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Test ID: PBLI Plasma Cell Assessment, Blood

Reporting Name

Plasma Cell Assessment, B

Useful For

Detecting peripheral blood involvement by plasma cell proliferative disorders


Establishing the diagnosis of and determining prognosis for plasma cell proliferative disorders

Testing Algorithm

The following algorithms are available in Special Instructions:

-Laboratory Approach to the Diagnosis of Amyloidosis

-Laboratory Screening Tests for Suspected Multiple Myeloma

Specimen Type

Whole blood

Shipping Instructions

Specimen must arrive within 72 hours of draw.

Necessary Information

Date and time of draw are required.

Specimen Required


Preferred: Green top (sodium heparin)

Acceptable: Lavender top (EDTA)

Specimen Volume: 10 mL

Specimen Minimum Volume

4 mL

Specimen Stability Information

Specimen Type Temperature Time Special Container
Whole blood Ambient (preferred) 72 hours
  Refrigerated  72 hours

Reference Values

CD38+/CD138+ plasma cells=0.0

Day(s) and Time(s) Performed

Specimens are processed Monday through Sunday.

Results reported Monday through Friday.

Test Classification

This test was developed using an analyte specific reagent. Its performance characteristics were determined by Mayo Clinic in a manner consistent with CLIA requirements. This test has not been cleared or approved by the U.S. Food and Drug Administration.

CPT Code Information

88184-Flow cytometry, cell surface, cytoplasmic

88185 x 5-Each additional marker

88187-Flow cytometry, interpretation; 2 to 8 markers

LOINC Code Information

Test ID Test Order Name Order LOINC Value
PBLI Plasma Cell Assessment, B 86900-8


Result ID Test Result Name Result LOINC Value
30388 Blood Plasma Cell Light Chain 86900-8
26838 # Plasma cells per 150,000 events 19099-1
26839 PC Event Interpretation 69052-9
30391 Blood Flow Reviewed By 18771-6

Clinical Information

Plasma cell proliferative disorders are a group of hematologic neoplasms, all of which are derived from clonal plasma cells. These disorders exhibit a wide range of biologic activity ranging from monoclonal gammopathy of uncertain significance (MGUS), a usually indolent disorder with a low rate of disease progression, to multiple myeloma, a disease that most often is aggressive with poor long-term survival. Detecting plasma cell immunoglobulin (Ig) light chain restriction (ie, the presence of either predominately kappa or predominately lambda light chains) is an important element in assessing plasma cell clonality and, hence, establishing the diagnosis. Furthermore, a greater degree of peripheral blood involvement by these disorders is associated with more aggressive disease types and, therefore, is an adverse prognostic indicator.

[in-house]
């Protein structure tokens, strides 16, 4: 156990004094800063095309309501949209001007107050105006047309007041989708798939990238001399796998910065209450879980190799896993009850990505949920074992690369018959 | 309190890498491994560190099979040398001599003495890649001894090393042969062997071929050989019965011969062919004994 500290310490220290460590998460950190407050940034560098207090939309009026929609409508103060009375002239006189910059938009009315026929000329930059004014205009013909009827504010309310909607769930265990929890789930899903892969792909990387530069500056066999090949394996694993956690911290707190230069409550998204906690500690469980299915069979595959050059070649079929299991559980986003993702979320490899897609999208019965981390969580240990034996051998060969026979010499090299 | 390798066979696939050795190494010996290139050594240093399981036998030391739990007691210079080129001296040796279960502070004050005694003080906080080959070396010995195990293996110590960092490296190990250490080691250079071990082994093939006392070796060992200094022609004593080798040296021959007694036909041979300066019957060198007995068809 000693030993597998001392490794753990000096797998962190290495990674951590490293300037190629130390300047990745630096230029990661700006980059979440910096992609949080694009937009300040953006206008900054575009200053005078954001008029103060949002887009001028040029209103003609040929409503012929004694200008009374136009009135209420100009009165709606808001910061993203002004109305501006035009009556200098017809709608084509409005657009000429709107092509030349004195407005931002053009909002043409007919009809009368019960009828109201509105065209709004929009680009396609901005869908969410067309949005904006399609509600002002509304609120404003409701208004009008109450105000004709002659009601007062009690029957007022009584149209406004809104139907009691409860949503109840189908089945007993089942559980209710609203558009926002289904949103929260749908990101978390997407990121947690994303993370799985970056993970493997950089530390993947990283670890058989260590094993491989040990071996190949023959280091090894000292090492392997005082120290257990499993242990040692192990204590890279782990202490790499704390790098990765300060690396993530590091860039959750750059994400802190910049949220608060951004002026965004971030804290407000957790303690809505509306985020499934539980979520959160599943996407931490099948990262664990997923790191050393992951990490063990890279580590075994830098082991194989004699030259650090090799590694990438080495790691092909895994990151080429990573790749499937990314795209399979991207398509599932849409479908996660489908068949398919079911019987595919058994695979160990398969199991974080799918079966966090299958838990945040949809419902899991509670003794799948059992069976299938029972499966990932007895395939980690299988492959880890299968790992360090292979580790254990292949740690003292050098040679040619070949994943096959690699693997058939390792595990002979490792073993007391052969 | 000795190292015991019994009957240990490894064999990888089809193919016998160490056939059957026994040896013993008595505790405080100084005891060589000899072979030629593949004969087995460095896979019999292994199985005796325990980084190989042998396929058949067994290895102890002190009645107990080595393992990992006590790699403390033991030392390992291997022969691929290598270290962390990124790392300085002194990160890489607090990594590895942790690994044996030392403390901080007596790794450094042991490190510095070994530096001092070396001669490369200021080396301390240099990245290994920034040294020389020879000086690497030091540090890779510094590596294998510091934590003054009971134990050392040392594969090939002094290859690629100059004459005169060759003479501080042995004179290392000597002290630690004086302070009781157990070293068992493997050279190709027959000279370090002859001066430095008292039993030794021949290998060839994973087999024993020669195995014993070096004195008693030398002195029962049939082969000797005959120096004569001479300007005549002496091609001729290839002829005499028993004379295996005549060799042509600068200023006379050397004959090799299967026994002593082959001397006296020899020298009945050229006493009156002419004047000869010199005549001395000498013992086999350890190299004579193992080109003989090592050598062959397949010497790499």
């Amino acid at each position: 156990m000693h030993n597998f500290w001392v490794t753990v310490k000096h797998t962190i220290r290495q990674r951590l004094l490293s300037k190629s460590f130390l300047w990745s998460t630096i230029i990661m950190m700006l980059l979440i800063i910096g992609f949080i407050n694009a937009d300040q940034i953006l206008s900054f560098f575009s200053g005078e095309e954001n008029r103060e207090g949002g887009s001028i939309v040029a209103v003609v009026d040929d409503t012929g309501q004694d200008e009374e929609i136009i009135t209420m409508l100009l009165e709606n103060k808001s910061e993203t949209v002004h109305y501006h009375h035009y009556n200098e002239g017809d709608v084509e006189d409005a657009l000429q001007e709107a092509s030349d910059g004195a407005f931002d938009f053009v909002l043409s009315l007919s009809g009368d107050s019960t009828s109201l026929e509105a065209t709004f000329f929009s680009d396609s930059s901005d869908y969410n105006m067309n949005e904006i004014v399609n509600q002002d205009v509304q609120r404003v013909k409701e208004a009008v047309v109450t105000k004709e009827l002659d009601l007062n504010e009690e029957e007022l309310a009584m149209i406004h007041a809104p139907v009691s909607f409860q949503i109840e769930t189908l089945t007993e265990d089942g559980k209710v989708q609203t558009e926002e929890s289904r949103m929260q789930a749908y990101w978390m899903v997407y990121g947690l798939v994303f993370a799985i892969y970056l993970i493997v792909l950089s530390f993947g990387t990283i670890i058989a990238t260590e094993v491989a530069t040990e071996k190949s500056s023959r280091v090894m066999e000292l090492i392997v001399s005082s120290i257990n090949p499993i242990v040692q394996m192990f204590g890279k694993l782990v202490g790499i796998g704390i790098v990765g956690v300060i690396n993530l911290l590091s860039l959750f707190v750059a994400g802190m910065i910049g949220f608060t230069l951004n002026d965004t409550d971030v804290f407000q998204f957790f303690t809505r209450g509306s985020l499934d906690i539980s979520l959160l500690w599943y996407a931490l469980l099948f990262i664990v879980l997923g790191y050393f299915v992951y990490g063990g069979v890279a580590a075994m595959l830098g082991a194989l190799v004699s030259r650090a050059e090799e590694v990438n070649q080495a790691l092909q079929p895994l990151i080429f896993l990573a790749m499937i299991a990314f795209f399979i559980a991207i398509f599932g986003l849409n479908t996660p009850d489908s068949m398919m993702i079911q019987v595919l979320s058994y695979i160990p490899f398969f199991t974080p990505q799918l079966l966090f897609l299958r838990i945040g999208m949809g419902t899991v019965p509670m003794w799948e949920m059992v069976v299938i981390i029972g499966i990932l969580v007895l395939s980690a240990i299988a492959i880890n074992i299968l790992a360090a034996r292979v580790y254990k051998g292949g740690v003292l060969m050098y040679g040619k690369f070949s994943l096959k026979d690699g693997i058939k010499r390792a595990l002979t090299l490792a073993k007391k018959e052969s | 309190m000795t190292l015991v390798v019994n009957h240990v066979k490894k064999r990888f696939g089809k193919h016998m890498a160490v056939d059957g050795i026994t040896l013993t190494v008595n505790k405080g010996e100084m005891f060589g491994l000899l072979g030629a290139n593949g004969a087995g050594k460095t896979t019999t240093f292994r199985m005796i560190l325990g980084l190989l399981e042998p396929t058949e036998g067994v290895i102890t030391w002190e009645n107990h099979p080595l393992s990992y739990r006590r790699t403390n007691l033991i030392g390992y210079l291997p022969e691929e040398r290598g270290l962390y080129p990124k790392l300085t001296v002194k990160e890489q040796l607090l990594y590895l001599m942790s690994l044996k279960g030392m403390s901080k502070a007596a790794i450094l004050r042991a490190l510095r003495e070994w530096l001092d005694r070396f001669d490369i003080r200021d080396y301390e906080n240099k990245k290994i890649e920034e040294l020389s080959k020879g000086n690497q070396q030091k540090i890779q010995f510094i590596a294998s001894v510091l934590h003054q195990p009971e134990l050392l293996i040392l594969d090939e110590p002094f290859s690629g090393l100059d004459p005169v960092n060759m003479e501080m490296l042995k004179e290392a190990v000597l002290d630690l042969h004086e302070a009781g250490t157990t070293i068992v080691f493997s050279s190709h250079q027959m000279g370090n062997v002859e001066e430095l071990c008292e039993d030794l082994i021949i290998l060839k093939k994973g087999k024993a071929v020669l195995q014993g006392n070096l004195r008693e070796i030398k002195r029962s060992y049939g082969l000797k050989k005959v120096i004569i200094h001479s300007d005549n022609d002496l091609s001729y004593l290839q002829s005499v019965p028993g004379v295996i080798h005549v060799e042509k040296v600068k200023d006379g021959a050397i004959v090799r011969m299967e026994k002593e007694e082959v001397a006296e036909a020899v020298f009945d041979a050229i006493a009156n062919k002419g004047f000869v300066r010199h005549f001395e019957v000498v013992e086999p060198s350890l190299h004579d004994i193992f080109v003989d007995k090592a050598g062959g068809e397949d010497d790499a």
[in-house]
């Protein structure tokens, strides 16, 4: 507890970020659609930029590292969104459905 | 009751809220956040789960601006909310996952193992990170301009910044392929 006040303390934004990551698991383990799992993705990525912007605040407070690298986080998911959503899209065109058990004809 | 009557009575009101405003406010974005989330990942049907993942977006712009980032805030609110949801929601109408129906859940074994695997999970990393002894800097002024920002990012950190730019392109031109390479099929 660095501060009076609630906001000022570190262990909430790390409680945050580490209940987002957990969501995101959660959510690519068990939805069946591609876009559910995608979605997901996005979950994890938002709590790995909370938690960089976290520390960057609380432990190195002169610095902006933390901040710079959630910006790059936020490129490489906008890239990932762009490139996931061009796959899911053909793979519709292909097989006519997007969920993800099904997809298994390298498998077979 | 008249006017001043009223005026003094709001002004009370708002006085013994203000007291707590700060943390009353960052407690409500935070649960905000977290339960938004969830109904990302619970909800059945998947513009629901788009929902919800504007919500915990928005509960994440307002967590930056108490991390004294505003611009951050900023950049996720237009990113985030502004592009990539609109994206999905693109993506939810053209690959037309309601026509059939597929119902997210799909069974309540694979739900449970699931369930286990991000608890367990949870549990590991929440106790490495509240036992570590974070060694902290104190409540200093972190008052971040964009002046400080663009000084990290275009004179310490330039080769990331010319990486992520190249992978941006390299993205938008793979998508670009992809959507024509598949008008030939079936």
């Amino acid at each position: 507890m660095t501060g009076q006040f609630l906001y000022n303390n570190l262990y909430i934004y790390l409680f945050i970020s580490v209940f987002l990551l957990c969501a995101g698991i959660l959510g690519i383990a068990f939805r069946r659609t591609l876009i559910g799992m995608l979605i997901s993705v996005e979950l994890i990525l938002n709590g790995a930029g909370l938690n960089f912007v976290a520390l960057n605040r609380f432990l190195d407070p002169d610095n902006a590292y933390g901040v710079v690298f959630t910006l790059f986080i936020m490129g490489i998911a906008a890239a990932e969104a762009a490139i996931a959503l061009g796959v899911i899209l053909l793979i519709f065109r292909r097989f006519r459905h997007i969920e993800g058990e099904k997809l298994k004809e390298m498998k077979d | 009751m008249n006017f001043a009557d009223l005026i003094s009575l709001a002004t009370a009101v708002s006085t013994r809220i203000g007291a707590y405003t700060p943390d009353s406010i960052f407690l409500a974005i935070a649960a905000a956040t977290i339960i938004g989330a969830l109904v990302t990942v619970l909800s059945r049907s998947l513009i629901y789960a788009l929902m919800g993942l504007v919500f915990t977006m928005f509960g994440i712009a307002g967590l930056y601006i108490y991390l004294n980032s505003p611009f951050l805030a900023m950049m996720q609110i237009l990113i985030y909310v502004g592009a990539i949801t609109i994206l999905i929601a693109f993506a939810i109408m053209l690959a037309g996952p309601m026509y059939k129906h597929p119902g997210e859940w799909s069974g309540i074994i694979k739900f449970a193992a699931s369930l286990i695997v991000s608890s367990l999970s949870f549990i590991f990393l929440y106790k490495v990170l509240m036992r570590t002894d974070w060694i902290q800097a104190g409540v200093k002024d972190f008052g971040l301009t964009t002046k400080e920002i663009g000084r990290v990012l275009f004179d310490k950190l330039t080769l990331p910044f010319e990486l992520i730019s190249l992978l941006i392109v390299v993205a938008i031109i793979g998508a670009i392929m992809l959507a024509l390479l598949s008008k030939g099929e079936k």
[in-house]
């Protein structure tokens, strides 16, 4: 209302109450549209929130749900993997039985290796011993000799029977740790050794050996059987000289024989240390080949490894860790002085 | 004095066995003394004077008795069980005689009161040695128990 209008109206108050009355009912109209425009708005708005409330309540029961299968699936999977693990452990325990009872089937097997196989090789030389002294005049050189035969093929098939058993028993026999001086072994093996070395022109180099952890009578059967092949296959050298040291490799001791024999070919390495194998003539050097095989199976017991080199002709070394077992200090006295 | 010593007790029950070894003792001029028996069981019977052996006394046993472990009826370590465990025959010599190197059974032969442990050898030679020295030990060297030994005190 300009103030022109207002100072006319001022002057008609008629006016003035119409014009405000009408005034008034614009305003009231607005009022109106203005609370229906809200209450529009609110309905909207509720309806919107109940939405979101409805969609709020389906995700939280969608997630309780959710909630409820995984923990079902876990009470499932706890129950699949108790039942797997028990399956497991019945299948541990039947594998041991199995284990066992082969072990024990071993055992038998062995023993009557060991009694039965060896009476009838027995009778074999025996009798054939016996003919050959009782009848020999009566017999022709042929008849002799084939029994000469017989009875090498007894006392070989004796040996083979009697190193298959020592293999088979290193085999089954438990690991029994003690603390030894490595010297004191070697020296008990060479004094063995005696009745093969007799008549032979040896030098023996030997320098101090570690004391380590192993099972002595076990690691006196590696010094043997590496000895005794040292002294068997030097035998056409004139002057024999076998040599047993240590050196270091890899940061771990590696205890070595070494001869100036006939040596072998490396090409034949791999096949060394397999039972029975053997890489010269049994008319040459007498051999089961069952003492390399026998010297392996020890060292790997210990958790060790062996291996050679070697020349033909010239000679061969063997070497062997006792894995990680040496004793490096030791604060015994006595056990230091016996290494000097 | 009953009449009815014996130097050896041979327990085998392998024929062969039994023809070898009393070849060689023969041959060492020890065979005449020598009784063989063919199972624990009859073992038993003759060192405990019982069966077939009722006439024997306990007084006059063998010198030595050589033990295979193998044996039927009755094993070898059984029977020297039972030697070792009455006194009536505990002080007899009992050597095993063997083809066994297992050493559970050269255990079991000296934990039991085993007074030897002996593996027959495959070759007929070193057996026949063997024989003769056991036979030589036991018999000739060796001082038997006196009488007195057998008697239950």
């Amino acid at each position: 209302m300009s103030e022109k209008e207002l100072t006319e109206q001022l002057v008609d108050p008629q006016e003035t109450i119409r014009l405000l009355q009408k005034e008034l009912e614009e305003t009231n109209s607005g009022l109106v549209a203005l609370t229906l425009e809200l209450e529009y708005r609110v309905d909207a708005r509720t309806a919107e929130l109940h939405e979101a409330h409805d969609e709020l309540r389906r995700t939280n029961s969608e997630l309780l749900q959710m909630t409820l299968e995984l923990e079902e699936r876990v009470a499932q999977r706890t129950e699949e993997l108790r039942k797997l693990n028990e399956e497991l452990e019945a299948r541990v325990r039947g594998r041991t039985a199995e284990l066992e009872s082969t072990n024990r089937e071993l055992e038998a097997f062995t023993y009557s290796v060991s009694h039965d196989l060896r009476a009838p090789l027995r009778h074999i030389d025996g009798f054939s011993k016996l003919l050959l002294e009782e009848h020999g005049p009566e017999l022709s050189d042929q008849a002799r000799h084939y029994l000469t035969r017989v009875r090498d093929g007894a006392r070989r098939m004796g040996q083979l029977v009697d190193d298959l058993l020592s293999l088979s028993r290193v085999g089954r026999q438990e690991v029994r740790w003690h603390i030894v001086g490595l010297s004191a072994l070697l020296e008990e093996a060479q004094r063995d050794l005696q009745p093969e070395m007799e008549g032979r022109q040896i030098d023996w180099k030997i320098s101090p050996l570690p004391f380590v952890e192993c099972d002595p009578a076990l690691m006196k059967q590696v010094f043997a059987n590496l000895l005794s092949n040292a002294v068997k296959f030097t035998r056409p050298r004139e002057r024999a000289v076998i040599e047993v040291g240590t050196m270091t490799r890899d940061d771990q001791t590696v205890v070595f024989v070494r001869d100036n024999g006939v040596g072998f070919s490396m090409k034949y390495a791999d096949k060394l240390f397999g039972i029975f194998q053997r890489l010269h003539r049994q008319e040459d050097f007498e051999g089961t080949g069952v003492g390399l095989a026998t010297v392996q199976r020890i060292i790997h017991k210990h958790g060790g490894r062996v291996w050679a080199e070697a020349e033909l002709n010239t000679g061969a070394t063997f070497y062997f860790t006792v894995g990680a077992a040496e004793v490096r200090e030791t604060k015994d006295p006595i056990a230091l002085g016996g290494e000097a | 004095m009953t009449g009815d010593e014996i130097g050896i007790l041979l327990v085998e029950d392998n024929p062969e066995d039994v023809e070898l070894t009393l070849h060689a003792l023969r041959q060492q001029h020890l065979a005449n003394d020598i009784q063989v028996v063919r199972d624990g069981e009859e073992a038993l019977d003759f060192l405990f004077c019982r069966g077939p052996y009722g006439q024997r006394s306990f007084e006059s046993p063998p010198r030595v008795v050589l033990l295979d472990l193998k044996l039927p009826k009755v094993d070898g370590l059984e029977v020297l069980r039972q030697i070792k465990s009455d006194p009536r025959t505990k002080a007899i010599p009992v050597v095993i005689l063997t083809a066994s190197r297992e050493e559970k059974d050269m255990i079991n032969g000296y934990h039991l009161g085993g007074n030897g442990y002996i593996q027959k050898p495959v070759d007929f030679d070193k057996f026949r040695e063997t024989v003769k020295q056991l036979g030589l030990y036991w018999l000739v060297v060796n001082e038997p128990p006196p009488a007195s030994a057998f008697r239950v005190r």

Flow cytometric immunophenotyping (FCIP) is a recognized method for detecting plasma cell Ig light chain restriction. However, shortcomings of this technique, as traditionally performed, include its relative insensitivity and its consistent underestimation of the number of clonal plasma cells present. Both of these short-comings are likely attributable to limitations of the instruments and antibodies used, as well as the presence of intraclonal phenotypic heterogeneity, which created difficulties in accurately detecting and enumerating all of the clonal plasma cells. For this reason, the FCIP plasma cell clonality assessment previously performed in our laboratory was supplemented with a slide-based immunofluorescence technique.


However, recent advances in flow cytometry have led to the development of more powerful instruments and antibody reagents that allow for the use of greater antibody combinations and increased resolution of the data. With these tools, the ability of FCIP to detect and enumerate plasma cell clones has been greatly enhanced, allowing us to discontinue the supplemental, labor-intensive, slide-based plasma cell evaluation in peripheral blood specimens.


The following algorithms are available in Special Instructions:

-Laboratory Screening Tests for Suspected Multiple Myeloma

-Laboratory Approach to the Diagnosis of Amyloidosis


In normal peripheral blood specimens, no clonal plasma cells are present (polytypic or too few to detect).


Plasma cells are CD38 and CD138 positive.


Normal (polyclonal, nonneoplastic) plasma cells are typically CD19-positive, whereas neoplastic (clonal) plasma cells typically are CD19-negative. CD19 expression is especially helpful in distinguishing clonal from nonclonal plasma cells when few analyzable cells are present.


CD45 may be expressed by both normal and neoplastic plasma cells. In some plasma cell proliferative disorders there are both CD45-positive and CD45-negative subsets within the clonal cell population.


The evaluation of these antigens aids in the identification of abnormal plasma cells, however, they will not be reported independently.

Clinical Reference

Nowakowski GS, Witzig TE, Dingli D, et al: Circulating plasma cells detected by flow cytometry as a predictor of survival in 302 patients with newly diagnosed multiple myeloma. Blood 2006;106(7):2276-2279

Analytic Time

1 day

Method Name

Six Color Flow Cytometry


If not ordering electronically, complete, print, and send a Hematopathology/Cytogenetics Test Request (T726) with the specimen.

Mayo Clinic Laboratories | Hematology Catalog Additional Information: